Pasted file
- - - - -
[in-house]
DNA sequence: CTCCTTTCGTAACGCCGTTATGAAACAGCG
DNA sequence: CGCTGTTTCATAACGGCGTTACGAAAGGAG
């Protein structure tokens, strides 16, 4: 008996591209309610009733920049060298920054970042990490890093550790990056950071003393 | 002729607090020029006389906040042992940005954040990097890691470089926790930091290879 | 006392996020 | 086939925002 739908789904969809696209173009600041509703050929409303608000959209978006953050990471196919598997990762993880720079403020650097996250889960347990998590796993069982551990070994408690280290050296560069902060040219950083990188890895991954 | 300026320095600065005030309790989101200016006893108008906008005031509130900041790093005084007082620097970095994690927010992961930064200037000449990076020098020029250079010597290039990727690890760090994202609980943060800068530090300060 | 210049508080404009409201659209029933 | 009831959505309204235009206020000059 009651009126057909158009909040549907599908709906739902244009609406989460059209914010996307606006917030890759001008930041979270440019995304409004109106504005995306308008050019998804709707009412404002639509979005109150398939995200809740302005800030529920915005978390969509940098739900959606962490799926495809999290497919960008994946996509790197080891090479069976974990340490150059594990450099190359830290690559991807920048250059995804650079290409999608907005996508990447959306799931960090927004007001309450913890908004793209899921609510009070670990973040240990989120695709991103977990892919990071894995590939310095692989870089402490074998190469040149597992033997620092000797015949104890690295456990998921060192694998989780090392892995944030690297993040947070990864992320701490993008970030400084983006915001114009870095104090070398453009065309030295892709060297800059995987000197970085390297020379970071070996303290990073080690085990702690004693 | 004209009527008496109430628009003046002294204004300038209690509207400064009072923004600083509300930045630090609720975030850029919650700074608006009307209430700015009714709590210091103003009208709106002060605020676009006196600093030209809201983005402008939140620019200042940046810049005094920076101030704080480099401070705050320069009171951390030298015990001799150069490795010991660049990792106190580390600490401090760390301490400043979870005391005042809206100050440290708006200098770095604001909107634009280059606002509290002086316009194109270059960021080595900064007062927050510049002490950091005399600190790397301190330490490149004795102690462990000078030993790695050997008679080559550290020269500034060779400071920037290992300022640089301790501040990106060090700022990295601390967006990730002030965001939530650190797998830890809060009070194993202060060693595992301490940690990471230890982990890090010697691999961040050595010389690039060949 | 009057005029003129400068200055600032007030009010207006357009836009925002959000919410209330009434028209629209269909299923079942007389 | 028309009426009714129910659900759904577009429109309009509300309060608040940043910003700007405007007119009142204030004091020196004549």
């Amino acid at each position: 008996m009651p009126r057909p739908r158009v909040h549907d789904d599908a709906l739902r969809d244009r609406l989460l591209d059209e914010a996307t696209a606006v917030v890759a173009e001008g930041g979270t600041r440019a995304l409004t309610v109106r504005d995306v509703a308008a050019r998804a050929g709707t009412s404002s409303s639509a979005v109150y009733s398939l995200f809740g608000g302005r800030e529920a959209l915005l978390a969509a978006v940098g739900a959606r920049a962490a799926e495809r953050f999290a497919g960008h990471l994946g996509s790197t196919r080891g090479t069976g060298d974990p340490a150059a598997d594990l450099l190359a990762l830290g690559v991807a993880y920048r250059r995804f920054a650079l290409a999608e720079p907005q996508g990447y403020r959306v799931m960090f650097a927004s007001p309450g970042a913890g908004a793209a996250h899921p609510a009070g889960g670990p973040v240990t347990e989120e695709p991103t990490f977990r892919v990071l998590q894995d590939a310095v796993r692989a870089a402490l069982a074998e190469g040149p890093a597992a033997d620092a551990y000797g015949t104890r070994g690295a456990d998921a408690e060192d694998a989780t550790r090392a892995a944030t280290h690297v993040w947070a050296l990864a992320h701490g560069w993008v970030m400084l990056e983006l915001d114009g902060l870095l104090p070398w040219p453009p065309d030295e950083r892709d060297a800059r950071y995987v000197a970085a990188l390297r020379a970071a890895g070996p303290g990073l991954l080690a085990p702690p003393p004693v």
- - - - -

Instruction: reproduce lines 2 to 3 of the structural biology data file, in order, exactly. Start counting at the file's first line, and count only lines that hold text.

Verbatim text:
DNA sequence: CTCCTTTCGTAACGCCGTTATGAAACAGCG
DNA sequence: CGCTGTTTCATAACGGCGTTACGAAAGGAG